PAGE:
Atlanta-based TNT is attempting to escape its comfort zone of scripted drama and enter the wild, woolly world of reality TV in “The Great Escape,” debuting at 10 p.m. Sunday night, June 24.
And this is not the cheaper kind, where housewives and pawn shops reside. This is where thumping, dramatic music (cue “Amazing Race”) and dramatic locales (Alcatraz! The U.S.S. Hornet aircraft carrier!) intertwine. Three couples are placed in seemingly difficult situations and given a map to escape. Whoever completes four challenges first and “escape” takes home $100,000.
“The beauty of the competition is how intense it is,” said host Rich Eisen, an NFL Network sportscaster. “It’s arranged to be exhilarating from start to finish.”
The creators include film producers and reality show maestros. Brian Grazer and Ron Howard are known for big films such as “Apollo 13″ and “A Beautiful Mind” while Elise Doganier and Bertram Van Munster have been taking home Emmys galore with CBS’s “The Amazing Race.”
Each hour-long program is structured like a mini-movie, not like a multi-episode arc you’ll see on “Survivor” or “The Amazing Race.” There are different couples and fresh challenges each week over ten episodes.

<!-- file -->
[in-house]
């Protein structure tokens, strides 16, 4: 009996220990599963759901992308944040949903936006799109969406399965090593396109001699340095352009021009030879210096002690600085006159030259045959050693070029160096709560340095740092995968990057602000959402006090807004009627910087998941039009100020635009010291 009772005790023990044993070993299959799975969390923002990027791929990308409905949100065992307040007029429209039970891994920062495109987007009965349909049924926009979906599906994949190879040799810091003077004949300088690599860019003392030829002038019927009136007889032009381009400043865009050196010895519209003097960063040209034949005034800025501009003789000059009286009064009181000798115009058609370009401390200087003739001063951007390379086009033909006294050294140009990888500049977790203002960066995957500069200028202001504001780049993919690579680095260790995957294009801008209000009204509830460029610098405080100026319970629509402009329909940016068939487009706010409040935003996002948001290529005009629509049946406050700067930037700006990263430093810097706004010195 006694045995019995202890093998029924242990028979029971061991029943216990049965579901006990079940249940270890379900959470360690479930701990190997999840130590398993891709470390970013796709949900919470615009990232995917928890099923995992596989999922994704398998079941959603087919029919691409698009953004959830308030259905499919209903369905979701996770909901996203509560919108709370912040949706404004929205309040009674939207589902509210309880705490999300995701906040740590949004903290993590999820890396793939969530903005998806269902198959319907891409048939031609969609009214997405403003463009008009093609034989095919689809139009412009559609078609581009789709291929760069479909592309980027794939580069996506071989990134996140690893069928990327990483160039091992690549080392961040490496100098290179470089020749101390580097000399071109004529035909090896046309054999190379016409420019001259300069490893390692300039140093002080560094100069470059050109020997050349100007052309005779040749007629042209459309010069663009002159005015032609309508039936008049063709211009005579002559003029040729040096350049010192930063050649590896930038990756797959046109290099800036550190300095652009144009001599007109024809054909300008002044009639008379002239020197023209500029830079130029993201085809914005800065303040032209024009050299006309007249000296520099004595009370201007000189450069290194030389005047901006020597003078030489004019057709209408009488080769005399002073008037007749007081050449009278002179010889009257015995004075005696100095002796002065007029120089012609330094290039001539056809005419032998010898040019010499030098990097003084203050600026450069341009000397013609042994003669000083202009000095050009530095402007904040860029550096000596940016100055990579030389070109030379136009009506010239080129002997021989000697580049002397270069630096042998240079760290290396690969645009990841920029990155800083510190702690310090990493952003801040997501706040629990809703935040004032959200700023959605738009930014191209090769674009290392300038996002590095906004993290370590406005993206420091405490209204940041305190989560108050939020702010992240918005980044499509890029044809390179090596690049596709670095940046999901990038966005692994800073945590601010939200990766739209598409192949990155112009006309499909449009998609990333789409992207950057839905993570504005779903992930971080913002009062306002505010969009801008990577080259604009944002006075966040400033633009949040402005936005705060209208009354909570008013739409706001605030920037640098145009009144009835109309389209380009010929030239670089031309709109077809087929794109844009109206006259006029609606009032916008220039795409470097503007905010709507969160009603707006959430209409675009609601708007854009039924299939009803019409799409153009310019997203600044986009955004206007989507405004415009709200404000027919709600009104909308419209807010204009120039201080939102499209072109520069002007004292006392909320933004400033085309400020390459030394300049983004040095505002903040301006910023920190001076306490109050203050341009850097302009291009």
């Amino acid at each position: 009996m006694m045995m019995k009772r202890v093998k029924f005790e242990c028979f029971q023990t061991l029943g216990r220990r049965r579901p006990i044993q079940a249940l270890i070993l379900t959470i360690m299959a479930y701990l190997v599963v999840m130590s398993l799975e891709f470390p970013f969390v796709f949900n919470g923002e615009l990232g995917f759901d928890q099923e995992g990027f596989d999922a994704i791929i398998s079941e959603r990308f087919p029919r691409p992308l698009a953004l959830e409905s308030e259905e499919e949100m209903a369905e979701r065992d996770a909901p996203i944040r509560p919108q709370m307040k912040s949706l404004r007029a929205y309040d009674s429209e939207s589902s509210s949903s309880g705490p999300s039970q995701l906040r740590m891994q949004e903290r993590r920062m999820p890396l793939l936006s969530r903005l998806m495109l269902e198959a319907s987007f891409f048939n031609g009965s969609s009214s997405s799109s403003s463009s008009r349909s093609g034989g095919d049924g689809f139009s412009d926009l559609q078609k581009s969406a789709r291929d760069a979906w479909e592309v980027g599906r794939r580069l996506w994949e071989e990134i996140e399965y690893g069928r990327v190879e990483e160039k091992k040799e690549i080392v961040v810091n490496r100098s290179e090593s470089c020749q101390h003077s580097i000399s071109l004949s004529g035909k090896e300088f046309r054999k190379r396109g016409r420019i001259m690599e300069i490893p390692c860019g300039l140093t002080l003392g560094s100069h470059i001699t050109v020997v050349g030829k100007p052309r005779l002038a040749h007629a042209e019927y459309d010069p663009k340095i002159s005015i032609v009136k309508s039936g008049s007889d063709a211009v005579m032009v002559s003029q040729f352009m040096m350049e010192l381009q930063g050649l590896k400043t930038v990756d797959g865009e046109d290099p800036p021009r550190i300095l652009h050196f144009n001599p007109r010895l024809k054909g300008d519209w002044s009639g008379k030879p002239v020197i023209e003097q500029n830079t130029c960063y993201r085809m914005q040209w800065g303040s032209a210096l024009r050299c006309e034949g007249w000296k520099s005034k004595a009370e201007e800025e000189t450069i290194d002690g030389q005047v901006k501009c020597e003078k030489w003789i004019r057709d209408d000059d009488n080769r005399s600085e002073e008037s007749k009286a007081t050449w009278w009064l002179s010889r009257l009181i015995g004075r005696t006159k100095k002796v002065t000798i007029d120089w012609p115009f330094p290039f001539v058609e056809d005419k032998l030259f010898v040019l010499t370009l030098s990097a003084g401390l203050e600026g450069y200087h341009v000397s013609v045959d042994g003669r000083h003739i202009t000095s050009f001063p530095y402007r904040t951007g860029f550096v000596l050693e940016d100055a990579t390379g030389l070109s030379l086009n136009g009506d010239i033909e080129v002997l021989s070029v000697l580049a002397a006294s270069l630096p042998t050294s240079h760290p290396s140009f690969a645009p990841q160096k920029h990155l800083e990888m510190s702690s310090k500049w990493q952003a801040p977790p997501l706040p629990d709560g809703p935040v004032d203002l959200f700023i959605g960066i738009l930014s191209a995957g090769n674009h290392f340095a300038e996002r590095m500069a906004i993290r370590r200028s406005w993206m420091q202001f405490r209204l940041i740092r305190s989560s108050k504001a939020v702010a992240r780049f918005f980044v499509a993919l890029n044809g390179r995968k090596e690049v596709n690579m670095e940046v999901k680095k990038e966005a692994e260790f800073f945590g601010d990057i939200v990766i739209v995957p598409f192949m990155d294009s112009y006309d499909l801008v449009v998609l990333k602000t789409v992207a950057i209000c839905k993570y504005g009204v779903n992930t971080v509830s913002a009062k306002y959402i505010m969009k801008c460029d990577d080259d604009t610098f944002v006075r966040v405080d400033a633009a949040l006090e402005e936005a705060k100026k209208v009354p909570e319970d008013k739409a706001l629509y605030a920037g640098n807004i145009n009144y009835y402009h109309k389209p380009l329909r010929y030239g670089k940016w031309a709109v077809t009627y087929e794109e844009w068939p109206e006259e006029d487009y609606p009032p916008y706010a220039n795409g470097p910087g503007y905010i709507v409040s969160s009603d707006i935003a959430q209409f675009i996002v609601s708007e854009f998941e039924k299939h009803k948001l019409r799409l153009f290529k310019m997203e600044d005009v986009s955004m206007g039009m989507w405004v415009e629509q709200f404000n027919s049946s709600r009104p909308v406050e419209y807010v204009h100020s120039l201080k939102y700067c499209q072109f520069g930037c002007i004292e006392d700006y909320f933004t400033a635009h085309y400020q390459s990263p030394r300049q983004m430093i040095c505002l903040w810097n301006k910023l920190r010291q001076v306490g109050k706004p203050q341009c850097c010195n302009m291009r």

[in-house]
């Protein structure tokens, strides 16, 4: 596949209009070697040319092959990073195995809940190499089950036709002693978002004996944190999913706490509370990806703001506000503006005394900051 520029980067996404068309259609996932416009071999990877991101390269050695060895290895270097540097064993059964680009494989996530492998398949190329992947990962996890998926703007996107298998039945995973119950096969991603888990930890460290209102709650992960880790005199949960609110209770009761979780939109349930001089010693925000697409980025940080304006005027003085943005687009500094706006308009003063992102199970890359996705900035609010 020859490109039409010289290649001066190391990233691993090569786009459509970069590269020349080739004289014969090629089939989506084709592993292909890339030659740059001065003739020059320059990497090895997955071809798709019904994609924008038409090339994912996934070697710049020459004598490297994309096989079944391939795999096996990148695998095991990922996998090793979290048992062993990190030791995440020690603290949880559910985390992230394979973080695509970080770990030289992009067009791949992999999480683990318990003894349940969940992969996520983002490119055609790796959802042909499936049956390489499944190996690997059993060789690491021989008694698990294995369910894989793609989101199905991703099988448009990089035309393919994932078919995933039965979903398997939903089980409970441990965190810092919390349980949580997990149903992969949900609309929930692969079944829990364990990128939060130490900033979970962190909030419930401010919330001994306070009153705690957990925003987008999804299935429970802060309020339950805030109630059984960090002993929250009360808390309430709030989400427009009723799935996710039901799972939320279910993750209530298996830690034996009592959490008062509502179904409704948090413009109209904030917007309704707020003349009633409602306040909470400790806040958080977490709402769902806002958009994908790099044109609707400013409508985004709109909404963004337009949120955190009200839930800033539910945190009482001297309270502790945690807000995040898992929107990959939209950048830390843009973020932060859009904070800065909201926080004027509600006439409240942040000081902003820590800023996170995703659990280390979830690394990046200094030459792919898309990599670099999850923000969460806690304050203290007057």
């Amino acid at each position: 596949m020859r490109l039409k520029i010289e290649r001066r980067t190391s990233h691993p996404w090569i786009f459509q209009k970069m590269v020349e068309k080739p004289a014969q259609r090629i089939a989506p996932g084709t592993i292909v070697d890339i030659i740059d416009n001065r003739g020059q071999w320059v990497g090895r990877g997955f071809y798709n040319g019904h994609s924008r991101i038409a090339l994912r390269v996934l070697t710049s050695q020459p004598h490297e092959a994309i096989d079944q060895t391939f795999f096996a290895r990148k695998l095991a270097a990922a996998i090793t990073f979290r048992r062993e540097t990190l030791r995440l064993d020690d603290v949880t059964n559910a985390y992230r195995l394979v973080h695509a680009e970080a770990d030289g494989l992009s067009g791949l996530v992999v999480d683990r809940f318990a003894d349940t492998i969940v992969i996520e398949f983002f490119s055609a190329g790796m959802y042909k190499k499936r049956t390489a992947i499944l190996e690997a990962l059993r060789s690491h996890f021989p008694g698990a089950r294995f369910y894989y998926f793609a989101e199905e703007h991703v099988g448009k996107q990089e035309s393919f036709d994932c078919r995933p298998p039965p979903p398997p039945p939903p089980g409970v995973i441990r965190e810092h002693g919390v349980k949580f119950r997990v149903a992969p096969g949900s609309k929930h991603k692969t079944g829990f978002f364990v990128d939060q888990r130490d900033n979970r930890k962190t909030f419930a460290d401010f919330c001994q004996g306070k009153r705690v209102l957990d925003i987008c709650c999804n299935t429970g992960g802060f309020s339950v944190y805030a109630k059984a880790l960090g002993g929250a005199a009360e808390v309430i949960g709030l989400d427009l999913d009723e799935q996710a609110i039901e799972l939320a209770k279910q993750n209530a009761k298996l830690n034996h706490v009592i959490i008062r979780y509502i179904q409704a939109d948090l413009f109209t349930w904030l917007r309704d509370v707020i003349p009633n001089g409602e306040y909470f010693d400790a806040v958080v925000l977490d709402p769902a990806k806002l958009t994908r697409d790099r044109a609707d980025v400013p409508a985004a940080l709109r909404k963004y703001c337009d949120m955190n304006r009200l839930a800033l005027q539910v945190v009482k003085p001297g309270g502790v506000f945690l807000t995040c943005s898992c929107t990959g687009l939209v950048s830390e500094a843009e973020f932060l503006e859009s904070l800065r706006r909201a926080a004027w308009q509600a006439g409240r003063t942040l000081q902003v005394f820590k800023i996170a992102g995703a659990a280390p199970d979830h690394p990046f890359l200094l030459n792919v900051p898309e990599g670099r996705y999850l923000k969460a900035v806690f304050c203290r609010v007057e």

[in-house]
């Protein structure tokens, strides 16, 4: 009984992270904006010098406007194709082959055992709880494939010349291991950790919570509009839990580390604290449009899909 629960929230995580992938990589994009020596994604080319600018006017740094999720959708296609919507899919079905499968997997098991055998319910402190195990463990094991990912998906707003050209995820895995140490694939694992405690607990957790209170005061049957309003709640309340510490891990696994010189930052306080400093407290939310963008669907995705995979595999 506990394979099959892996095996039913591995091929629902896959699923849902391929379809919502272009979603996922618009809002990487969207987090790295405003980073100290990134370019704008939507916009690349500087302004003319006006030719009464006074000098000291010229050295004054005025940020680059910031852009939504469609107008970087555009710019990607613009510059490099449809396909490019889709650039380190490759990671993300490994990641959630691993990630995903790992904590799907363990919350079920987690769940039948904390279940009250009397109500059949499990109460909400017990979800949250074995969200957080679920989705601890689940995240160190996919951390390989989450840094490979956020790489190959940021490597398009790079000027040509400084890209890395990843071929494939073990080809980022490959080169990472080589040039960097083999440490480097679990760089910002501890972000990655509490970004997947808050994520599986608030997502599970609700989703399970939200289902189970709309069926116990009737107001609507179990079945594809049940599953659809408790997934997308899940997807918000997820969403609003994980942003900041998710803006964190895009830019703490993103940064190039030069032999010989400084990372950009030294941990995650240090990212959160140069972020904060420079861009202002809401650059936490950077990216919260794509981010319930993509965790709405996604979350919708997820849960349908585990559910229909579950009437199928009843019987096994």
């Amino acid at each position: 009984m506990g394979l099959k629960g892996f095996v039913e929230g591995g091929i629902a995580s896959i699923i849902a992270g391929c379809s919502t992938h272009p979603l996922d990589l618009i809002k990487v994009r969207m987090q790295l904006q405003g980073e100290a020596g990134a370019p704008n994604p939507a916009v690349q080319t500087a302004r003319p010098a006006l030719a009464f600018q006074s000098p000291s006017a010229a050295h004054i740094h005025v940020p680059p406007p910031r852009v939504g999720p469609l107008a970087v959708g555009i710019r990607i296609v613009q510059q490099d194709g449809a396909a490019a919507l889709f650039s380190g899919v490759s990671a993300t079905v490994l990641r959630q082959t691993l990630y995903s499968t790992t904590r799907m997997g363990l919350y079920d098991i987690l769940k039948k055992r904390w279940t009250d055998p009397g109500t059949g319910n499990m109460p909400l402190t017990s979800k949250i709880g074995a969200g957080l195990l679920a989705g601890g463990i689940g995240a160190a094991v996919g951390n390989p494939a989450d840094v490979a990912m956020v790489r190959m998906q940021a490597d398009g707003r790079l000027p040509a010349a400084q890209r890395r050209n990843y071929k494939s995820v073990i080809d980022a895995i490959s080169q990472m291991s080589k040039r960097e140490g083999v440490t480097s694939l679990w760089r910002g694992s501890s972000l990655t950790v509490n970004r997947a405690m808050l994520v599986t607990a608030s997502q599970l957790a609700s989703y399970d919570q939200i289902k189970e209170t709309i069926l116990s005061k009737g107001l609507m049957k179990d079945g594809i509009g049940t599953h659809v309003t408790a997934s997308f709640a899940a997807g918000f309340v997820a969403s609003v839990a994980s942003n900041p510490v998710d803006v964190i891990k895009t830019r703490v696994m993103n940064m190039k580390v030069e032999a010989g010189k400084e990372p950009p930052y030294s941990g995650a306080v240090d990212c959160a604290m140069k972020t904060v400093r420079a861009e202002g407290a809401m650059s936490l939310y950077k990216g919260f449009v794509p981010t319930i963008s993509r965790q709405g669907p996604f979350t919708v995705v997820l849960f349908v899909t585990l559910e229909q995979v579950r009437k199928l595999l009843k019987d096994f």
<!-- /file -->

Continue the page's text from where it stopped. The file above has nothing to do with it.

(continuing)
For a network, this can be a good thing. It means people can jump right into any episode without losing track of the storylines. At the same time, the downside is there’s not necessarily a compelling reason to go back either.
One thing’s for sure: it’s slick. The first two venues are ultra-cool and packed with history, history that is barely touched upon. The biggest problem: there’s no real sense of danger. The worst that can happen to a couple is if a guard finds them, they’re escorted back to their jail cell. It’s not like the guards beat them with a baton.
And unfortunately, many of the early challenges are less interesting than those on “The Amazing Race” and not nearly as outrageous as those on “Fear Factor.”
Couples have to find keys hidden in a jail cell. They have to dredge up a key in waist-high water a submarine. They have to find a key buried in the back of a room filled with sandbags and round containers. Complexity, this is not.
But the urgent music will be echoing in your ears long after the program is over.
(And it sounds like the season finale, set in a Louisiana swamp, will have some more imaginative challenges, based on this take from the New York Times.)
“The Great Escape,” 10 p.m. Sundays, TNT
By Rodney Ho, Radio & TV Talk